Saving Face: Cosmetic Procedure Smarts

By Kimberly Bazar
|  Sunday, May 31, 2009  |  Updated 12:46 PM EDT
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Saving Face: Cosmetic Procedure Smarts

In a culture that celebrates youth, it can be hard to accept new wrinkles and other skin "imperfections." So many people are turning to doctors to smooth out wrinkles and fix the unevenness and discoloration of the skin that can occur over time.

But these procedures can carry risks of their own. Below, Dr. Roy Geronemus, director of the Laser and Skin Surgery Center of New York and a clinical professor of dermatology at the New York University Medical Center, reviews some of the most common cosmetic skin procedures, and offers advice about how to help ensure you are protected from scarring and other permanent complications.

What are common types of cosmetic skin surgeries?
Dermasurgeons perform a wide variety of cosmetic procedures, including Botox injection, filler substance injection, laser procedures and chemical peels.

What are Botox injections?
Botox injections come from a substance botulism toxin. When used properly and appropriately, Botox provides a safe and effective method of relaxing muscles under the skin. In doing so, you can diminish the lines on the forehead, the eyes and even the neck. It is a fairly simple procedure performed right in the doctor's office. Botox can last anywhere from three to eight months, depending upon the condition and the needs of the patient. The treatments do need to be repeated at some point in the future.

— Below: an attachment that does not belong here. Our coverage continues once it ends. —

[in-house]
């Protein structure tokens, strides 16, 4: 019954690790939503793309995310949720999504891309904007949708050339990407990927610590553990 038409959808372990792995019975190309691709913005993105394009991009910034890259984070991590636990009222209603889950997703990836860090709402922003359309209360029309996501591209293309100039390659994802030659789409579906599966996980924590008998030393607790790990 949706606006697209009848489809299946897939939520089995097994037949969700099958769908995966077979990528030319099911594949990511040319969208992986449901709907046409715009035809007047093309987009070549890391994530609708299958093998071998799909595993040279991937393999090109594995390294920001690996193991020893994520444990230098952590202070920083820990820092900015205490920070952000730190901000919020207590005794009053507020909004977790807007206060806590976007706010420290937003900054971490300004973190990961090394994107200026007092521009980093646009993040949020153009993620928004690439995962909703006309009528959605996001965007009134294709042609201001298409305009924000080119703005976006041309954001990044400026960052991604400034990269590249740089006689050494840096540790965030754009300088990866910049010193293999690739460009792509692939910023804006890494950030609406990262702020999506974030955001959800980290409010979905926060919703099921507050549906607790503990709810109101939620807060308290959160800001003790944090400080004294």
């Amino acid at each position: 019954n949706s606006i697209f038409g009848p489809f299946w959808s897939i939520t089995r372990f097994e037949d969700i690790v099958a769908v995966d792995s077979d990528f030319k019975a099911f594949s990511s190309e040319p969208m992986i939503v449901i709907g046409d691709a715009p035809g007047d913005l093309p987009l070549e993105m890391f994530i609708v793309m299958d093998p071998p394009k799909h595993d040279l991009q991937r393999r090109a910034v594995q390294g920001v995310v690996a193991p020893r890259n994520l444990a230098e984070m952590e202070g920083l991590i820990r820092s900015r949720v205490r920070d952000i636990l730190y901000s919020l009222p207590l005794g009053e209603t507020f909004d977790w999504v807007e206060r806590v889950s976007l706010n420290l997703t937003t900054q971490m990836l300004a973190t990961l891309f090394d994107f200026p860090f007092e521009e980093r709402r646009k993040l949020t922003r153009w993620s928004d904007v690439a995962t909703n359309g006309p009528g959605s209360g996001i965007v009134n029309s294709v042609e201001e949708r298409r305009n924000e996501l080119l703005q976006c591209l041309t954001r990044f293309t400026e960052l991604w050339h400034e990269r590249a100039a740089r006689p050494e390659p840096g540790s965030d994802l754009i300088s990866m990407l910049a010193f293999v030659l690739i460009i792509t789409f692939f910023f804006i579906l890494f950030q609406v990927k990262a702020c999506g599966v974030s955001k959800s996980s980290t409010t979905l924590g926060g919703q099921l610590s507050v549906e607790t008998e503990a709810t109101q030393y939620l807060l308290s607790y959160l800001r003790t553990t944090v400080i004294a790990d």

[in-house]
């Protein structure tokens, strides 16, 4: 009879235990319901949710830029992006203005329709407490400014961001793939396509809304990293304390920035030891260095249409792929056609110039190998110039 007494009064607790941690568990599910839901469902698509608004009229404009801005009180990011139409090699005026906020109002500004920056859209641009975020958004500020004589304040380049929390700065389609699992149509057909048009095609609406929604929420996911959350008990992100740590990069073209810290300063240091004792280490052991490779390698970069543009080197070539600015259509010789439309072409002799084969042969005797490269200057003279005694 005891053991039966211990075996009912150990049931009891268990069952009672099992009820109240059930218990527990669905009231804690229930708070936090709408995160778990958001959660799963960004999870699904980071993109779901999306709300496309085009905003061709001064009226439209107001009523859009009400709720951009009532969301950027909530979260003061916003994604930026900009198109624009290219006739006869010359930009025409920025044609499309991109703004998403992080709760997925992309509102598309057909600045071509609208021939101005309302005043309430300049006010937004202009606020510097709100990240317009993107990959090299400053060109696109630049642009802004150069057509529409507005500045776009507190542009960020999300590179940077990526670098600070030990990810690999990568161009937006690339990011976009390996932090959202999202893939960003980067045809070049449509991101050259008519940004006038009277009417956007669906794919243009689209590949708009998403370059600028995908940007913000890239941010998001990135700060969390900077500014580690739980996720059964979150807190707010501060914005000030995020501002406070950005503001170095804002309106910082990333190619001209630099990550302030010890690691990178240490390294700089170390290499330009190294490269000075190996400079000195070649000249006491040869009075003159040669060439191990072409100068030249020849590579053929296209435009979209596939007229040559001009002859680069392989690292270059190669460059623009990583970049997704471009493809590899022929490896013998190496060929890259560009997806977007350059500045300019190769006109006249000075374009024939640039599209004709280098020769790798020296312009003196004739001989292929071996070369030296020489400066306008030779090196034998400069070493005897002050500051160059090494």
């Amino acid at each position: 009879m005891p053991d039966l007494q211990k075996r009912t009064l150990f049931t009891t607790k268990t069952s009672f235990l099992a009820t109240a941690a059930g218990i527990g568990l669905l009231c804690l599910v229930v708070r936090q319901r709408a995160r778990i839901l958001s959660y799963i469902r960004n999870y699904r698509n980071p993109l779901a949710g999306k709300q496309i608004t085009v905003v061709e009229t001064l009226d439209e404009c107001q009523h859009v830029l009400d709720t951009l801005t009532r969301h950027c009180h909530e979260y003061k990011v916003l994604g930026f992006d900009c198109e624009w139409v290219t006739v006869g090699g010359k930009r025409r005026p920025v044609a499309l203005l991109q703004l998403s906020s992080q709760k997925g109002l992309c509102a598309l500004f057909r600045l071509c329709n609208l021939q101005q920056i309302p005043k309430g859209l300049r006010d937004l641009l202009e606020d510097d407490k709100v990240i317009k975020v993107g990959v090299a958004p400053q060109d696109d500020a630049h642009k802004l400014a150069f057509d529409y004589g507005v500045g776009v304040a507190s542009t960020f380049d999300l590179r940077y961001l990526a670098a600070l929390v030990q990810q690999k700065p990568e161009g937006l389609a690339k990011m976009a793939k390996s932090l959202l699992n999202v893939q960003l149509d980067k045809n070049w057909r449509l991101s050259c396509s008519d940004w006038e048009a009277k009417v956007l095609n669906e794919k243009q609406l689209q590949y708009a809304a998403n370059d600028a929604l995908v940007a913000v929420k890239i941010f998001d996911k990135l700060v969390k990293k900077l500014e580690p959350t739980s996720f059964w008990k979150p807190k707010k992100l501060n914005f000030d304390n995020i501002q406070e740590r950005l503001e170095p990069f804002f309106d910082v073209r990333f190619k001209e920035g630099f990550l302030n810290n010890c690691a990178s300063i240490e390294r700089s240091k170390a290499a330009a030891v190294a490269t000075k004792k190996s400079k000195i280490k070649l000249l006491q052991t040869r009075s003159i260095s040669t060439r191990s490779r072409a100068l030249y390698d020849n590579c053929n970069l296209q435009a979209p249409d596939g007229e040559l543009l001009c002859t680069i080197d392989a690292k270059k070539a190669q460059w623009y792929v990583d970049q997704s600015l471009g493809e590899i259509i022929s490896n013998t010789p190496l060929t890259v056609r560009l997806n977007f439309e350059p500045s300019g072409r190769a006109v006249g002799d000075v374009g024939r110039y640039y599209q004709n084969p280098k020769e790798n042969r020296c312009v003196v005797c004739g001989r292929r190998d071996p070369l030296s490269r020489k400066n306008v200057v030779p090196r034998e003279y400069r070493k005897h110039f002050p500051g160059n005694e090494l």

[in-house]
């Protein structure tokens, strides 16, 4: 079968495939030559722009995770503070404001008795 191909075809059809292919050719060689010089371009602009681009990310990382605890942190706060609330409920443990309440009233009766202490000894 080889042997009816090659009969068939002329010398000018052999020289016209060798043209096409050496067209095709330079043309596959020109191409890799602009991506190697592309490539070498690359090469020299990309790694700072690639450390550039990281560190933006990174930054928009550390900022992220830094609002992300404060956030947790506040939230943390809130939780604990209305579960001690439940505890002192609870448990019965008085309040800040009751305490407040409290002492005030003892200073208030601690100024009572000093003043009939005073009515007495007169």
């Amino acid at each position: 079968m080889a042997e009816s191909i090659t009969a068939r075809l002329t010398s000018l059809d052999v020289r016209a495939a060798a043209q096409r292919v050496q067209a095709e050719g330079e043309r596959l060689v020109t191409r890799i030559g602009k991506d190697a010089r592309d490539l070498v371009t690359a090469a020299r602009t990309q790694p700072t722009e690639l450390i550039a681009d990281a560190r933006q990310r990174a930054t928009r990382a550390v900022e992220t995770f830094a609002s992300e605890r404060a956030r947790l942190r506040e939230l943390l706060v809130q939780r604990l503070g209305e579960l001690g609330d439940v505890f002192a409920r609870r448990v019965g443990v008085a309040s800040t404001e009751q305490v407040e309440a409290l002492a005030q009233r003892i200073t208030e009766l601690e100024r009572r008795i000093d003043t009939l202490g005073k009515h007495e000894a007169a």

Who is a good candidate and who is not a good candidate for Botox?
A good candidate is someone who has furrow lines between the eyes, horizontal forehead lines across the forehead, crow's feet around the eyes or some bands under the neck. Poor candidates are those who have lines on the upper lip or on the cheeks. Botox would also not help someone who has significant sagging of the skin. In terms of safety, it would not be appropriate to use Botox in people with neurological diseases.

What are the risks?
The risks of Botox, when administered properly and when using the appropriate substance, are very small. The most significant risk is a temporary drooping of the eyelids. It usually doesn't last very long and isn't common. It occurs in less than 2 percent of patients and, oftentimes, it's very subtle. You can get some bruising from the procedure or some asymmetry, but much of this can be corrected with subsequent treatments.

What are filler substances used for?
Filler substances are used to help plump up the cheeks, to add to the chin and to improve scars. In the past, doctors used collagen and collagen-like material, such as CosmoDerm and CosmoPlast.